Visualizing the Massive Cost of Cybercrime
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What do Equifax, Yahoo, and the U.S. military have in common? They’ve all fallen victim to a cyberattack at some point in the last decade—and they’re just the tip of the iceberg.
Today’s infographic from Raconteur delves into the average damage caused by cyberattacks at the organizational level, sorted by type of attack, industry, and country.
Rising Cybercrime Costs Across the Board
The infographic focuses on data from the latest Accenture “Cost of Cybercrime” study, which details how cyber threats are evolving in a fast-paced digital landscape.
Overall, the average annual cost to organizations has been ballooning for all types of cyberattacks. For example, a single malware attack in 2018 costed more than $2.6 million, while ransomware costs rose the most between 2017–2018, from $533,000 to $646,000 (a 21% increase).
Both information loss and business disruption occurring from attacks have been found to be the major cost drivers, regardless of the type of attack:
Major consequence: Information Loss
Average cost: $1.4M (54% of total losses)
- Web-based attacks
Major consequence: Information Loss
Average cost: $1.4M (61% of total losses)
- Denial-of-Service (DOS)
Major consequence: Business Disruption
Average cost: $1.1M (65% of total losses)
- Malicious insiders
Major consequences: Business Disruption and Information Loss
Average cost: $1.2M ($0.6M each, 75% of total losses)
In 2018, information loss and business disruption combined for over 75% of total business losses from cybercrime.
Cybercrime Casts a Wide Net
No industry is untouched by the growing cost of cybercrime—the report notes that organizations have seen security breaches grow by 67% in the past five years alone. Banking is the most affected, with annual costs crossing $18 million in 2018. This probably comes as no surprise, considering that financial motives are consistently a major incentive for hackers.
Here is the average cost of cyberattacks (per organization) across 15 different industries:
|Industry||2017 Cost||2018 Cost||% Change|
Interestingly, the impact on life sciences companies rose the most in a year (up by 86% to $10.9 million per organization), followed by the travel industry (up 77% to $8.2 million per organization). This is likely due to an increase in sensitive and valuable data being shared online, such as clinical trial details or credit card information.
So What Can Companies Do?
Accenture analyzed nine cutting-edge technologies that are helping mitigate cybercrime, and calculated their net savings: the total potential savings minus the required investment in each type of technology or tool.
With almost $2.3 million in net savings, many companies recognize the high payoff that comes with security intelligence. On the other hand, leveraging automation, artificial intelligence, and machine learning can potentially save over $2 million—however, only 38% of businesses have adopted this solution so far.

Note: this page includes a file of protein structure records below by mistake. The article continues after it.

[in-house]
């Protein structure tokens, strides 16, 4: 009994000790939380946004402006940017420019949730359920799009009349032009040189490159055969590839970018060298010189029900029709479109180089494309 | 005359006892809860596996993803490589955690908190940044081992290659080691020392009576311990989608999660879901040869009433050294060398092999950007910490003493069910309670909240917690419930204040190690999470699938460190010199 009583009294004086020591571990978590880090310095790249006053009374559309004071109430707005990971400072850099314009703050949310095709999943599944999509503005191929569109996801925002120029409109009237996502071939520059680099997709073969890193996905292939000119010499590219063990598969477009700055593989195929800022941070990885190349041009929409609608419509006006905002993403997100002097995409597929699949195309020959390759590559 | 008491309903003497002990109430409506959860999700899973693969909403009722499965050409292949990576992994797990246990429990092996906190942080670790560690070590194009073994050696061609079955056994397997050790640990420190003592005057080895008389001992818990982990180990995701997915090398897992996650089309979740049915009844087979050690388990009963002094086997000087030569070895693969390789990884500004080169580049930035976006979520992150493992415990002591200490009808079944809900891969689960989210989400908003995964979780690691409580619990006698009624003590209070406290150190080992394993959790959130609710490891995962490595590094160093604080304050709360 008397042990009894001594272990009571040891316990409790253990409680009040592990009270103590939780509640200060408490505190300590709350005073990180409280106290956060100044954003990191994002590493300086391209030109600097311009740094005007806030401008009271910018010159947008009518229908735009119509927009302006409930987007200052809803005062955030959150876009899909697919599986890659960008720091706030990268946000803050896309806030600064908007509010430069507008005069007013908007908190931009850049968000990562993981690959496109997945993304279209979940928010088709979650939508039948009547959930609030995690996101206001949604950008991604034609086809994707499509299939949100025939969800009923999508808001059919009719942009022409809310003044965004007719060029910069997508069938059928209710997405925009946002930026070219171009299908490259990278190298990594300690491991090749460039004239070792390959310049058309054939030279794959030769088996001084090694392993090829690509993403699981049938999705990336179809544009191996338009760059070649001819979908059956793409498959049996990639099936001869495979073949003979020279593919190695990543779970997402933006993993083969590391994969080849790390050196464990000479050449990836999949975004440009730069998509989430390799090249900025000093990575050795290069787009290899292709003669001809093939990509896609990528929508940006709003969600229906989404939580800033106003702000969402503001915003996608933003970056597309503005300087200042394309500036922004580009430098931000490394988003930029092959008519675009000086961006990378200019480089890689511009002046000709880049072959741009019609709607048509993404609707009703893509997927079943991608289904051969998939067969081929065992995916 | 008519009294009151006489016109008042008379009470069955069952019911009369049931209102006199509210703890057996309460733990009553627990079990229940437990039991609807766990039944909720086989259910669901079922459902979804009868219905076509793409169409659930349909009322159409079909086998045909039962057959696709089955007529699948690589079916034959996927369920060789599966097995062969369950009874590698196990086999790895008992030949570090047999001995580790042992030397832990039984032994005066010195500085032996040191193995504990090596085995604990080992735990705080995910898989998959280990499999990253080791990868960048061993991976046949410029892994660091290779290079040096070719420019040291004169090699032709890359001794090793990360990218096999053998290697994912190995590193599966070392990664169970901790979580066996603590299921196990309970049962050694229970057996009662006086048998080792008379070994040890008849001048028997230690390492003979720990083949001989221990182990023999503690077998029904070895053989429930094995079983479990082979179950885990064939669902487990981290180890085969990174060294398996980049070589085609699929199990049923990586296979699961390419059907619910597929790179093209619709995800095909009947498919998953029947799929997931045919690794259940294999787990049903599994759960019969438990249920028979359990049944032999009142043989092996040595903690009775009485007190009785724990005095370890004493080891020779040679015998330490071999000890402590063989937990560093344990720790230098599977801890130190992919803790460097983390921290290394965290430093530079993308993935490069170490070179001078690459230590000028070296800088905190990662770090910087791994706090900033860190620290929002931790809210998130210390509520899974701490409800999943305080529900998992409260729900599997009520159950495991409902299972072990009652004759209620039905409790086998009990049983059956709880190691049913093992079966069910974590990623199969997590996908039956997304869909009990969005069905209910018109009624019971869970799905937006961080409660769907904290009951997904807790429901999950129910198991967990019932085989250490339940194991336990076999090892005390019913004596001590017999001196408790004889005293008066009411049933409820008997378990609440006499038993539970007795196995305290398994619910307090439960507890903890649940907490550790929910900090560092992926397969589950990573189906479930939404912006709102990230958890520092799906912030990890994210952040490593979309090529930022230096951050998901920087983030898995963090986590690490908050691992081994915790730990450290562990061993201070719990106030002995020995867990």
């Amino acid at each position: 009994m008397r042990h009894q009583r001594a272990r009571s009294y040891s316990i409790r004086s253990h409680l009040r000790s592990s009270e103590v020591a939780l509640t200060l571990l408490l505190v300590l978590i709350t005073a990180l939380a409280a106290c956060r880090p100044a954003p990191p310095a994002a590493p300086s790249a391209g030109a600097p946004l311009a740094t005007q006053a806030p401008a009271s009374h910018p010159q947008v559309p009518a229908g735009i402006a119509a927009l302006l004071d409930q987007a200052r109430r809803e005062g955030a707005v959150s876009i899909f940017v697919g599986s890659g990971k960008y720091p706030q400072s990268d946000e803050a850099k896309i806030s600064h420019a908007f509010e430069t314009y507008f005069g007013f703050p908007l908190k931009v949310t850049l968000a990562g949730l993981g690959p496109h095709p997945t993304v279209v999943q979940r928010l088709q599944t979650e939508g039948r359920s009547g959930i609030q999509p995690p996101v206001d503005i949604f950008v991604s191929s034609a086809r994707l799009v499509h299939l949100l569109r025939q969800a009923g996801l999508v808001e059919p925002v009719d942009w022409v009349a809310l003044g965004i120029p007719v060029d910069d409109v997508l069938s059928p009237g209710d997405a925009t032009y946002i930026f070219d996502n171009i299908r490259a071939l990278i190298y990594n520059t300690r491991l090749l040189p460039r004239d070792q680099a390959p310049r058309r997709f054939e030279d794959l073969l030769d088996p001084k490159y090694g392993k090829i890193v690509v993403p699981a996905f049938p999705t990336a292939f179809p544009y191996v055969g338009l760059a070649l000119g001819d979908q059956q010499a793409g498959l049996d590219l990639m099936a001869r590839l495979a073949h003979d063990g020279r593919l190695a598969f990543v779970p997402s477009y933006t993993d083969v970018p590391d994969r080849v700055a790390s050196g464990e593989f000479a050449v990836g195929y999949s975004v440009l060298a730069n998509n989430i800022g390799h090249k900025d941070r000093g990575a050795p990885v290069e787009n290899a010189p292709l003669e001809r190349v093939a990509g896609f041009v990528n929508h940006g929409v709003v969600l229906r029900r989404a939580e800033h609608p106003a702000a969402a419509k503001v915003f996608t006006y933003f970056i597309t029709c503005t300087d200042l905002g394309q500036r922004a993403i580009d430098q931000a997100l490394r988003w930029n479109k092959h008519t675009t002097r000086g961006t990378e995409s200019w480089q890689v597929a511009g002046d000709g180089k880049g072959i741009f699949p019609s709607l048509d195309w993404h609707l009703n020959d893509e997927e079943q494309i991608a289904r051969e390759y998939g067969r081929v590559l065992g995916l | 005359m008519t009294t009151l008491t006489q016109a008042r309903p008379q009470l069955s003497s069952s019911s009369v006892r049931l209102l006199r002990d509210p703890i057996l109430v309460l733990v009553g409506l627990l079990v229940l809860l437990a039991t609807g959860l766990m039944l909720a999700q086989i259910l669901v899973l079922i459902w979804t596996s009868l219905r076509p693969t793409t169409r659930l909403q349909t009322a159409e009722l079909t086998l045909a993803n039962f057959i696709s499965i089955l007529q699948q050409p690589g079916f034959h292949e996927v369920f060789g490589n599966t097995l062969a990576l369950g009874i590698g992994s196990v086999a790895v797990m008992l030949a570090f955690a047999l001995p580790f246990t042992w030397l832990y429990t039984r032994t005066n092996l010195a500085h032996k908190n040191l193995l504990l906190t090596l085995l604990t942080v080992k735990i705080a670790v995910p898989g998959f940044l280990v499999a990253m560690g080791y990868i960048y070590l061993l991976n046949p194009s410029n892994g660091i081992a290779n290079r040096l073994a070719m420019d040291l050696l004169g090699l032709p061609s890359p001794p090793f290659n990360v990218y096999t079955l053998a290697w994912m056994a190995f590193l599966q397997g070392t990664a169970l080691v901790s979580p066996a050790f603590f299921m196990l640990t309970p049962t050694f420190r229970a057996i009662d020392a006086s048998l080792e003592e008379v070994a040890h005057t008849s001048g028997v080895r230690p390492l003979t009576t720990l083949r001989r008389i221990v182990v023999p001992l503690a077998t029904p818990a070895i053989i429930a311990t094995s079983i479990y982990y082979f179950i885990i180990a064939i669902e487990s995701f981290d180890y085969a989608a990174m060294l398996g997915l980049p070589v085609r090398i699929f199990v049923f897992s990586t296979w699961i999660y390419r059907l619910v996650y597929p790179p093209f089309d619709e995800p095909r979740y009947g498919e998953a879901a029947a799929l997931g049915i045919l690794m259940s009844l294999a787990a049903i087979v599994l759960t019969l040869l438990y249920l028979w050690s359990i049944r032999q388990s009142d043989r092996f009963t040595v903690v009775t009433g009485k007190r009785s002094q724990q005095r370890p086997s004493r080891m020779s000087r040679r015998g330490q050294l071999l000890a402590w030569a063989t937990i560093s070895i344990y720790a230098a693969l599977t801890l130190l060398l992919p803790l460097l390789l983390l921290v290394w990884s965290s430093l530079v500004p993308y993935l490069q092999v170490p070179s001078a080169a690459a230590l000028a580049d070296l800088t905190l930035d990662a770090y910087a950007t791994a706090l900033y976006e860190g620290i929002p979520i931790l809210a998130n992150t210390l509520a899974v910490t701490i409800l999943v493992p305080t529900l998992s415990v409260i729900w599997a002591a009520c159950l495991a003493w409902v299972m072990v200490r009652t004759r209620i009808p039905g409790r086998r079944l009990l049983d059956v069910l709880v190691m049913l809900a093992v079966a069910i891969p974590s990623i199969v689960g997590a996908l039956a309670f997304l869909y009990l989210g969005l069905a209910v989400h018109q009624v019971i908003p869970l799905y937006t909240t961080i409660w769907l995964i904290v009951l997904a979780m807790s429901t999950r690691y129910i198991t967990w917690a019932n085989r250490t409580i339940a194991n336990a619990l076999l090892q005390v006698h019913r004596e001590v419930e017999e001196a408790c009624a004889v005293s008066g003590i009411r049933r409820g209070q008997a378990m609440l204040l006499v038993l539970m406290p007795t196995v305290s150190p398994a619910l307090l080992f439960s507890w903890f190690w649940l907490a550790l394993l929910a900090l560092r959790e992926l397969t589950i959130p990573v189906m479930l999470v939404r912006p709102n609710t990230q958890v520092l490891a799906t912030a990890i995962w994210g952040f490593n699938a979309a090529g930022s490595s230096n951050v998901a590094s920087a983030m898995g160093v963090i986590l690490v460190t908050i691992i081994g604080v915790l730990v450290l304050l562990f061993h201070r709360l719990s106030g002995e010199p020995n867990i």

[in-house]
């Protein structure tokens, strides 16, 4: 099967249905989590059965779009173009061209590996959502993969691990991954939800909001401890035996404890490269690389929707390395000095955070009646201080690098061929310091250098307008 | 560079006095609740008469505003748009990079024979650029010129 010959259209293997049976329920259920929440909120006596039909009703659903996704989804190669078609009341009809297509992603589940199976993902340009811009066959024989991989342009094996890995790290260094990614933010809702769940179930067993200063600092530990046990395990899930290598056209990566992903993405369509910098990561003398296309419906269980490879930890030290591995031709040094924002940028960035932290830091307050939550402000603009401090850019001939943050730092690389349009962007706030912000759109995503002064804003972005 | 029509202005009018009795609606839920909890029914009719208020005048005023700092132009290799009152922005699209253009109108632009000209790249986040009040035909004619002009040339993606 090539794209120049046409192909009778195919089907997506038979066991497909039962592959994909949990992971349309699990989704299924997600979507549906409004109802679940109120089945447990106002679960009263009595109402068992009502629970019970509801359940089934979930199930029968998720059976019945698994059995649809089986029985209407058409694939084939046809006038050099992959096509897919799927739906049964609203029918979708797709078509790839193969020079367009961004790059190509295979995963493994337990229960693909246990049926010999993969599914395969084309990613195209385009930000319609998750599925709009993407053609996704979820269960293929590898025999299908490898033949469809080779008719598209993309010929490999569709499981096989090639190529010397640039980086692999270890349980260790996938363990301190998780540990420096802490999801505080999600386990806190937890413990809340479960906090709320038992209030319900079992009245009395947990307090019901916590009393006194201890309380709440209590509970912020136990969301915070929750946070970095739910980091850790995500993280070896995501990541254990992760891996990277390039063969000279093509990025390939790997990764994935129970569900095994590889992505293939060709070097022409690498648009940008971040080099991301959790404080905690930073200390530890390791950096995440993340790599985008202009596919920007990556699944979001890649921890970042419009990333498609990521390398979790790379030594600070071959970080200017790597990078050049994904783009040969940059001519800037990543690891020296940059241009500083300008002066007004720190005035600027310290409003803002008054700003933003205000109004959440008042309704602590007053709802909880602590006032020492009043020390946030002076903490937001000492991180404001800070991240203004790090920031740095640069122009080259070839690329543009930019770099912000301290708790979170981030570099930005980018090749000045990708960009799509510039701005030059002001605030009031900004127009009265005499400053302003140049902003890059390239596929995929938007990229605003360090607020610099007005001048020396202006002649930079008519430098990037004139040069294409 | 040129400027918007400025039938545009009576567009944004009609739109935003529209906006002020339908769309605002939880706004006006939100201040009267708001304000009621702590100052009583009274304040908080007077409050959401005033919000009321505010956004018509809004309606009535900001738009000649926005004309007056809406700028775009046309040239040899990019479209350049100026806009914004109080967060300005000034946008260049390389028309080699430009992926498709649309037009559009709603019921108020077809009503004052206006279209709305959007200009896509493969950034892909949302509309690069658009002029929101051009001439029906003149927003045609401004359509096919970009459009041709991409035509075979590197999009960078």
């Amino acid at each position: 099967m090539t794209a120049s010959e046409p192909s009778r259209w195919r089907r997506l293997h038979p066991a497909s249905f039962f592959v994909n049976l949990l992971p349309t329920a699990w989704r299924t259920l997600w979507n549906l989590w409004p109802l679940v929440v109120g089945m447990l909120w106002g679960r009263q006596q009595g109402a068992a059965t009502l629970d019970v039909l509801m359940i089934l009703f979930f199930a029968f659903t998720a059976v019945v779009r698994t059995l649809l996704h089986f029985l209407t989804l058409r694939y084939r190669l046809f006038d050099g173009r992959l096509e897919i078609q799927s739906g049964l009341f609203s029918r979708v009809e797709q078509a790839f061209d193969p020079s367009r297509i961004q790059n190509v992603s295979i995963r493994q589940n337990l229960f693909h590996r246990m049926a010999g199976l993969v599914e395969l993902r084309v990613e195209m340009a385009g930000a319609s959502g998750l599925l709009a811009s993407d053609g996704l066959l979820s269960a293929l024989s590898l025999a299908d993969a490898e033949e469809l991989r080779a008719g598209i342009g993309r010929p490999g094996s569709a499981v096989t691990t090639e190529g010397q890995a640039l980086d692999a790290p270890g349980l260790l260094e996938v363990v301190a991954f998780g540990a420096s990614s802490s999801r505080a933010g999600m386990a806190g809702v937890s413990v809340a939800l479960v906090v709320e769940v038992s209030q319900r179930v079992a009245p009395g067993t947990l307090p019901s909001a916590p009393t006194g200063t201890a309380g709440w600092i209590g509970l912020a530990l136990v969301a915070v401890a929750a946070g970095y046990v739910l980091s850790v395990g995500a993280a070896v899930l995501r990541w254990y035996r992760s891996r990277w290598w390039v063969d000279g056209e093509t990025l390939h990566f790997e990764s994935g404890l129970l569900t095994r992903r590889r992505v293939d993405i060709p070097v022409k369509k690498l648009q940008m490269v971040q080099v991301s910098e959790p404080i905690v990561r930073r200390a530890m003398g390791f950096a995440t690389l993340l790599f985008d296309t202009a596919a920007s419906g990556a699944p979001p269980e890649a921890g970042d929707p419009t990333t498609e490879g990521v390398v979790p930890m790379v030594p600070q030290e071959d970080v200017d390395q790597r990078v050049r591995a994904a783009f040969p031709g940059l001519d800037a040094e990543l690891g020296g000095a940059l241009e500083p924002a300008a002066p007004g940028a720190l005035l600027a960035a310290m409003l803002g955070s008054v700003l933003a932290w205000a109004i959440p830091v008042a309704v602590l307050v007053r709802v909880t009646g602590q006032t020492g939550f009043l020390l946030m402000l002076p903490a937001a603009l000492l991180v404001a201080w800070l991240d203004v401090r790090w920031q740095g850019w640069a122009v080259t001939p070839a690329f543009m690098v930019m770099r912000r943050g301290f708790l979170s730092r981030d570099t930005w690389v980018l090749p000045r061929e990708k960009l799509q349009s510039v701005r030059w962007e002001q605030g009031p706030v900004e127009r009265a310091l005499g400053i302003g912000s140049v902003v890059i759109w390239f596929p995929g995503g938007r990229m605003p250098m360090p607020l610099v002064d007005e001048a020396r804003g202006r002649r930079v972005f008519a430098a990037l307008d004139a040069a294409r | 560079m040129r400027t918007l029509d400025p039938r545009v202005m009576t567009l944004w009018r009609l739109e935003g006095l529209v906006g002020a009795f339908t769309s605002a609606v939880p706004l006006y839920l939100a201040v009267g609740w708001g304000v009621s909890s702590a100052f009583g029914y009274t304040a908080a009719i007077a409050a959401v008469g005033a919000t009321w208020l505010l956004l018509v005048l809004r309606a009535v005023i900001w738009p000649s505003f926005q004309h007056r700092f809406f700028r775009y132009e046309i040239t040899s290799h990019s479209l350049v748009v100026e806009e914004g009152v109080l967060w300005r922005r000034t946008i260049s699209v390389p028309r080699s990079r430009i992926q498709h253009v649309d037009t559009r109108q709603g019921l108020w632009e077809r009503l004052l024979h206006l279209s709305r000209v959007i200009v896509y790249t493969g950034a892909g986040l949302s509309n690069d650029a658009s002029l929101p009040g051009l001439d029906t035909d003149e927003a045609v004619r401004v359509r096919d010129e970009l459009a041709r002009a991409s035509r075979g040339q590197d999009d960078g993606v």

Cybercrime will remain a large-scale concern for years to come. From 2019–2023E, approximately $5.2 trillion in global value will be at risk from cyberattacks, creating an ongoing challenge for corporations and investors alike.
Ranked: The World’s Top 10 Electronics Exporters (2000-2021)
Here are the largest electronics exporters by country, highlighting how electronics trade has increasingly shifted to Asia over 20 years.
Top 10 Electronics Exporters in the World (2000-2021)
From personal computers to memory chips, the electronics trade plays a vital role in the world economy. In 2021, global electronics exports reached $4.1 trillion according to McKinsey Global Institute.
This graphic shows the 10 largest electronics exporters in the world, based on data from McKinsey, and how they’ve changed since 2000.
Ranked: The Top 10 Exporters of Electronics
Which countries are the leading exporters of electronics, and how has this shifted over the last two decades?
|Rank||Country||Share of Total 2021||Share of Total 2000|
|3||🇰🇷 South Korea||7%||5%|
|7||🇺🇸 United States||4%||16%|
We can see in the above table how global electronics trade has become more concentrated in Asia, specifically China and Taiwan. As an electronics powerhouse, 34% of the world’s electronic goods in 2021 came from China, representing $1.4 trillion in value.
Home to leading firms like TSMC, Taiwan also plays a major role due to its prowess in semiconductor manufacturing—highlighting the island’s global importance.
But not all of Asia has been thriving. In 2000, Japan was a global electronics powerhouse responsible for 13% of the industry’s exports, but has seen its share shrink to 4% in 2021. The U.S. has also sheen its electronics lead shrink, with exports down from 16% of the global total in 2000 to just 4% in 2021.
Several factors have driven this shift. Instead of manufacturing electronics domestically, the U.S. has outsourced technology to countries where manufacturing, production, and labor costs are lower. However, recently, the U.S. is focusing on reshoring semiconductor production specifically given its role in national security, as seen through the $52.7 billion CHIPS Act.
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